Social network users vulnerable to cyber crime
In every successful endeavors, there will always be two sides to every story. The success of social networking sites is something nobody expected. It has change the way people view computing. As a matter of fact, it has change computing altogether.
The benefits of social networking sites like Facebook, Twitter, MySpace is unquestionable. It allows users to connect with other users – be it their friends or business counterparts. But being popular and being the most visited destination on the web has its downside as well.
A report published by IT security and data protection firm Sophos has revealed an alarming rise in attacks on users of social networks, such as Facebook and Twitter, by cybercriminals.
Sophos’s “Social Security” investigation reveals that criminals have increasingly focused attacks on social networking users in the last 12 months, with an explosion in the reports of spam and malware:
– 57% of users report they have been spammed via social networking sites, a rise of 70.6% from last year
– 36% reveal they have been sent malware via social networking sites, a rise of 69.8% from last year
The report reveals that computer users are spending more time on social networks, sharing sensitive and valuable personal information, and hackers have sniffed out where the money is to be made. The dramatic rise in attacks in the last year tells us that social networks and their millions of users have to do more to protect themselves from organized cybercrime, or risk falling prey to identity theft schemes, scams, and malware attacks.
72% of firms worried workers behavior on social networks is putting their business at risk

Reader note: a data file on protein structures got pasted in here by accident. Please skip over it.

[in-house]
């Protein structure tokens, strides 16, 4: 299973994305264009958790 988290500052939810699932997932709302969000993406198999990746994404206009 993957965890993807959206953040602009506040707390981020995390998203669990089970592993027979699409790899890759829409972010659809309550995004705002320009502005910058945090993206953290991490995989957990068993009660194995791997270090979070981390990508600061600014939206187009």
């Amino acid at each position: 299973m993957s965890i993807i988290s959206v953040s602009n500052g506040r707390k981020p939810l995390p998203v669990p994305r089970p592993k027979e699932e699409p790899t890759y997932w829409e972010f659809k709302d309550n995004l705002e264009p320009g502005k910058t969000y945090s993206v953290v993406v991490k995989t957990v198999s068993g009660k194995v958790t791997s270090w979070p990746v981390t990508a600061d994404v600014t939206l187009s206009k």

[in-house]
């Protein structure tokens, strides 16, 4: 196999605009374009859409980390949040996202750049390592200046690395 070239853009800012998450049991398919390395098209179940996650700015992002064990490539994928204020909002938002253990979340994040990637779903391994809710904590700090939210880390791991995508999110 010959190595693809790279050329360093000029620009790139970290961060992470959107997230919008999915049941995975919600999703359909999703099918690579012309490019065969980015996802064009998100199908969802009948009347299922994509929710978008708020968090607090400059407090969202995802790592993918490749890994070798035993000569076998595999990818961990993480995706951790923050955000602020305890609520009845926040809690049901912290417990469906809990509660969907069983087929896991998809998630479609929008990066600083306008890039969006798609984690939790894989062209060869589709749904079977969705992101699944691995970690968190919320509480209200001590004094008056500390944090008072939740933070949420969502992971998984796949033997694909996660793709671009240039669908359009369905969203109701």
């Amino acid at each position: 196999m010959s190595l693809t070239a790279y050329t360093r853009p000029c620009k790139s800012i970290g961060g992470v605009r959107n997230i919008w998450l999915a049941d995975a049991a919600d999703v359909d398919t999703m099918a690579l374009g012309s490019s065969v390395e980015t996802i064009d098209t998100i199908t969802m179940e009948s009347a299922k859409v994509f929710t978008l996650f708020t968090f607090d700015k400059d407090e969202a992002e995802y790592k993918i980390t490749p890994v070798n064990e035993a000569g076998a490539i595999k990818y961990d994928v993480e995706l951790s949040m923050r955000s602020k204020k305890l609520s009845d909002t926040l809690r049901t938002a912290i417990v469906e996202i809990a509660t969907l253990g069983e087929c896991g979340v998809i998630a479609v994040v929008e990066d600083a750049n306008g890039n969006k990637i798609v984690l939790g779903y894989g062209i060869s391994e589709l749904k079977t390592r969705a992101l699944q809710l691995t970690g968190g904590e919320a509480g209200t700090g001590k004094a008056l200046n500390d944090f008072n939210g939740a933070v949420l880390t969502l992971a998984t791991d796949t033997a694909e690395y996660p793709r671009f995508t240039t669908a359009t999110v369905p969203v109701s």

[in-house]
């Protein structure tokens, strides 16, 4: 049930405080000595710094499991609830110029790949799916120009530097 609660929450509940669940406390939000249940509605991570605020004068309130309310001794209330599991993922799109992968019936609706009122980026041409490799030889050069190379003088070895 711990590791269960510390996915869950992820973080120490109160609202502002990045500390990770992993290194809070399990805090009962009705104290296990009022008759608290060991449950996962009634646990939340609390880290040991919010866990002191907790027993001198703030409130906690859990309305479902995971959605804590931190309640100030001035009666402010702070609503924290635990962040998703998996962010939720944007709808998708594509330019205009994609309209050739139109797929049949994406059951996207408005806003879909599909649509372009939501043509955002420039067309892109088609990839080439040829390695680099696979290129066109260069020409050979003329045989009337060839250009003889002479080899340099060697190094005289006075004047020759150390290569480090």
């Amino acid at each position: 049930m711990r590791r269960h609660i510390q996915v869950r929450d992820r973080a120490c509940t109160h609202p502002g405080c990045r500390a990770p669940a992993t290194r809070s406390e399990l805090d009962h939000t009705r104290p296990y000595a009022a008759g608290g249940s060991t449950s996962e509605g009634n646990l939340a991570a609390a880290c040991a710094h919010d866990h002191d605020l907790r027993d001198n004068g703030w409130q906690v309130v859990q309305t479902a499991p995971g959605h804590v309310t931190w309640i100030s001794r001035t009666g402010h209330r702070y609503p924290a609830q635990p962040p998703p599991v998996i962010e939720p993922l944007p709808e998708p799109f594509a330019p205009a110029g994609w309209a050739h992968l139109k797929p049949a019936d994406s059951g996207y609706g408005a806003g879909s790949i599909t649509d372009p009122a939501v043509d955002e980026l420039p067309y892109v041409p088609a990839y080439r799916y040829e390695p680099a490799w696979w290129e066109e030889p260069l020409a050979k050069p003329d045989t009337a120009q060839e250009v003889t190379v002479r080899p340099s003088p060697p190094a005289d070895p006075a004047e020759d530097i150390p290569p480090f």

Sophos surveyed over 500 organizations, and discovered that 72% are concerned that employee behavior on social networking sites exposes their businesses to danger, and puts corporate infrastructure – and the sensitive data stored upon it – at risk.
The “Social Security” survey is just one part of Sophos’s 2010 Security Threat Report, which explores current and emerging computer security trends. It reveals that criminals identify potential victims on social networks, and then attack them, both at home and at work. In Sophos’s opinion, many Web 2.0 sites are concentrating too much on growing their marketshare at the expense of properly defending their existing users from internet threats.
Facebook – the most feared social network?
Survey respondents were also asked which social network they believed posed the biggest security risk, with 60% naming Facebook:
1. Facebook: 60%
2. MySpace: 18%
3. Twitter: 17%
4. LinkedIn: 4%
Facebook is by far the largest social network – and more bad apples can be found in the biggest orchard. The truth is that the security team at Facebook works hard to counter threats on their site – it’s just that policing 350 million users can’t be an easy job for anyone. But there is no doubt that simple changes could make Facebook users safer. For instance, when Facebook rolled-out its new recommended privacy settings late last year, it was a backwards step, encouraging many users to share their information with everybody on the internet.
Sophos’s Threat Report also reveals that 49% of firms allow all their staff unfettered access to Facebook, a 13% rise on a year ago.
Companies are loosening their attitude to staff activity on social networks, the threat of malware, spam, phishing and identity theft on Facebook is increasing. However, social networks can be an essential part of the business mix today, and the answer is not to bar staff from participating in them but to apply some ‘social security’ instead.”
LinkedIn – providing hackers with your company’s corporate directory
Although LinkedIn is considered to be by far the least threatening of the networks, Sophos advises that it can still provide a sizeable pool of information for hackers.
Targeted attacks against companies are in the news at the moment, and the more information a criminal can get about your organization’s structure, the easier for them to send a poisoned attachment to precisely the person whose computer they want to break into. Sites like LinkedIn provide hackers with what is effectively a corporate directory, listing your staff’s names and positions. This makes it child’s play to reverse-engineer the email addresses of potential victims.